Sent to Susan @ Yeastspotting on 10/6/10

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breadbakingbass...

So this is my last bake of the week...  Rustic slabs...  These are very large loaves weighing between 790g to 830g after bake and are about 15" long x 6" wide x 3 1/2" tall .  The total dough batch was about 4kg...  They contain 5% rye, 10% WW and 85% AP at 70% hydration.  I also used a 10% of my storage SD starter.  Enjoy!


Tim



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breadbakingbass...


Sorry for the late update of this post...  This is my attempt at a no knead ciabatta a la Jim Lahey.  It's basically his same ciabatta recipe at 87.5% hydration but with a little more salt, and some improvisations with technique.  I am very happy with my result except that I should have squished them down with my fingertips during the initial stages of the final proof to prevent the cavern that you will see in one of the crumbshots.  This result though is the most aerated crumb that I have ever gotten...  Ever...  I got a 28% water loss after bake...


Recipe:


400g AP


350g Water


10g Kosher Salt


1g ADY


761g Total


Method:


9/23/10


11:07pm - Mix all ingredients in bowl, cover.


11:54pm - Stir again, cover.  Go to bed...


9/24/10


8:15am - Dump dough out onto well floured surface, turn dough, place onto well floured iinen couche, cover and let rest.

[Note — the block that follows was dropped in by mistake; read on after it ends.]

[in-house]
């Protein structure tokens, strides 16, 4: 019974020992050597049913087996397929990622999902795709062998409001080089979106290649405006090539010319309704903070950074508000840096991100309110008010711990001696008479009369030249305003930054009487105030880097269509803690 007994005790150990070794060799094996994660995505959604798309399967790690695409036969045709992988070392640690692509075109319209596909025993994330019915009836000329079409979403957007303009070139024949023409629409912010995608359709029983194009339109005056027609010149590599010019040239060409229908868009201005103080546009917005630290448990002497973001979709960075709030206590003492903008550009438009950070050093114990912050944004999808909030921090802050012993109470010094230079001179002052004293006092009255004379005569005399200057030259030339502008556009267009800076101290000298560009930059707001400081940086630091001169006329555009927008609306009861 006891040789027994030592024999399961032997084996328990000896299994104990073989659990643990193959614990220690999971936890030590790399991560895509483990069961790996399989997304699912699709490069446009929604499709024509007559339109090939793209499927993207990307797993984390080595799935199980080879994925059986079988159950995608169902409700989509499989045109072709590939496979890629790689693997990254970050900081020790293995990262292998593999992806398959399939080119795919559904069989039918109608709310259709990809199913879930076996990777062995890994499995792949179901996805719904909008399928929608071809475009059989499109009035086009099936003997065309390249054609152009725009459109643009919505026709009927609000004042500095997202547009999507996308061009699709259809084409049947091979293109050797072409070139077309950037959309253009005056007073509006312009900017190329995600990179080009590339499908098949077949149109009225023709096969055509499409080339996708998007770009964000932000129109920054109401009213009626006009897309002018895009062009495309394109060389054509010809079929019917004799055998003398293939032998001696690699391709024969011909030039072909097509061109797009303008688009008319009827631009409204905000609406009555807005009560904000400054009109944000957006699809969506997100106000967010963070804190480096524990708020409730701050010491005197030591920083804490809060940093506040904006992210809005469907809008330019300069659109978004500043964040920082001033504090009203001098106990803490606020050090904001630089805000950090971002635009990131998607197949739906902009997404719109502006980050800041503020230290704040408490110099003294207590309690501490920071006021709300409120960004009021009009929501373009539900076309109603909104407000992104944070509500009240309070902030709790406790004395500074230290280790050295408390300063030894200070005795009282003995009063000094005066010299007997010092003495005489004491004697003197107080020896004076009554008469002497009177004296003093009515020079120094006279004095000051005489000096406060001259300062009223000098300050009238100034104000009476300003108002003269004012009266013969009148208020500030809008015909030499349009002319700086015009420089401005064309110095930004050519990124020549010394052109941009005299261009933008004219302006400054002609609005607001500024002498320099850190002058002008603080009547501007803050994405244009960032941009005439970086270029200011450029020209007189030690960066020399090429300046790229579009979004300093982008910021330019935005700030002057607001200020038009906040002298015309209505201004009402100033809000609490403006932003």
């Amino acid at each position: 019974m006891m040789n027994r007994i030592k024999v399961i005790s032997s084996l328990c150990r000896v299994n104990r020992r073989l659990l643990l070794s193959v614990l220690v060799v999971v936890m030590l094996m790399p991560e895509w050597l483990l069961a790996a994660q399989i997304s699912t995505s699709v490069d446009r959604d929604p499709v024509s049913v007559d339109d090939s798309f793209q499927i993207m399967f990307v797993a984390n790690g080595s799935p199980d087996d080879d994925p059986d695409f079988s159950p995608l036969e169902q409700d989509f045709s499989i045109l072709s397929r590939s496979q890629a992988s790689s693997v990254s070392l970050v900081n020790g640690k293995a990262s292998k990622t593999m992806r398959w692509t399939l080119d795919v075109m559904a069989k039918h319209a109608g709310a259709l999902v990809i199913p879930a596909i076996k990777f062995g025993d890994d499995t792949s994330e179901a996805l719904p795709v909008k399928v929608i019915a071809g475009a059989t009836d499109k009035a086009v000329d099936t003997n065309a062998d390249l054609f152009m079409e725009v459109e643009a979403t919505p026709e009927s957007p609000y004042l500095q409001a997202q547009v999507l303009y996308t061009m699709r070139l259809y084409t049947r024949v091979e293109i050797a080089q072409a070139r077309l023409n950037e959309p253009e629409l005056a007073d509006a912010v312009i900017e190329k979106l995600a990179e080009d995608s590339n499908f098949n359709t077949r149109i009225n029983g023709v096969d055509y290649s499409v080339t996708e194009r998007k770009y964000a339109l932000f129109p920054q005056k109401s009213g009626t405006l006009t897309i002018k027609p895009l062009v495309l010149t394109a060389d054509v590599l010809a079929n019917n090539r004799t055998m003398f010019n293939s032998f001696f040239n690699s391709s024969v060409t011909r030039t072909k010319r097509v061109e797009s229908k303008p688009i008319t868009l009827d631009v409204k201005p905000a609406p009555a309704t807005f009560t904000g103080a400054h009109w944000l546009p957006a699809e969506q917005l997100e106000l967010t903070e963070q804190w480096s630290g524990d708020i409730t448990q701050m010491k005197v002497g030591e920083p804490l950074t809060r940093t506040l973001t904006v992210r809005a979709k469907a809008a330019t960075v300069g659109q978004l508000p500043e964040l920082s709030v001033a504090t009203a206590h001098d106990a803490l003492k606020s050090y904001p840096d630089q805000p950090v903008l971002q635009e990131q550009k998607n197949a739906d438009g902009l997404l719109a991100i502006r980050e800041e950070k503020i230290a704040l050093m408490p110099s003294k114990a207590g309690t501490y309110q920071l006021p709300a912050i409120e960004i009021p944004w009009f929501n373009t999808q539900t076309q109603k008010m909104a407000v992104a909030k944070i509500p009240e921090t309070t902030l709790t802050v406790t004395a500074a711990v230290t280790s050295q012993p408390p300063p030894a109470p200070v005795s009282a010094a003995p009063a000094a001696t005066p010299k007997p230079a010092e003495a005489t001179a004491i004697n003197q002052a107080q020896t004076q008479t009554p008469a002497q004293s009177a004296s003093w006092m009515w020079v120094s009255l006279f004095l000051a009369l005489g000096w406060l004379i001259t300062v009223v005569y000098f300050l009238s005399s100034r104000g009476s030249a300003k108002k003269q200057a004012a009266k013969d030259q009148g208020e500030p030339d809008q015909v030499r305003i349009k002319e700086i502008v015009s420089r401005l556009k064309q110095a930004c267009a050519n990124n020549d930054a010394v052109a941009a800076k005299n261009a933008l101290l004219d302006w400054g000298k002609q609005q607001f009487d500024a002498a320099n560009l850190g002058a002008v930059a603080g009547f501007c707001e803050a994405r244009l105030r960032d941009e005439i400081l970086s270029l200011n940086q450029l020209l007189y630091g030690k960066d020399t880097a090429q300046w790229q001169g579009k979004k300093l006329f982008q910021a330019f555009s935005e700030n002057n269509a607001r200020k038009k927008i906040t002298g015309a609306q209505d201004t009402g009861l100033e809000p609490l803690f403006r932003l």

8:40am - With a bench knife, cut the dough in half lengthwise, flour more, pull up couche to separate the two loaves, cover and let proof for 1 hr.  Arrange baking stones in oven along with steam pan.  Fill pan with water and lava rocks, Preheat oven to 500F with convection.




9:40am - Turn off convection.  Turn loaves carefully onto floured peel and place them into the oven directly on the stone.  When last loaf is in, pour 1 cup water into steam pan, close door.  Bake for 10 minutes at 450F, no convection.



9:50am - Take out steam pan, close door, bake for another 30 minutes, rotating loaves half way through bake.  Loaves are done when the internal temp reaches 210F, and are about 15% lighter than their pre baked weight...


Note: Here is my kitchen set-up.  I have a gas/convection oven, which vents out.  In NYC, we don't have exhaust systems that exhaust to the outside.  Instead, they exhaust into your face...  Fortunately my stove/oven is near the window.  I have a big fan that I point towards the outside.  When I start preheating the oven, I turn the fan on full blast...



10:10am - Let loaves cool before cutting...  At least 1 hour or so...  Notice the crackly crust, and the slug like shape...



Here are a bunch of crumbshots...




Oops!  That hole is big enough to put a sausage into...



Playing with bread...




Notice the crispy crackly crust...  This was so messy...  But really yummy...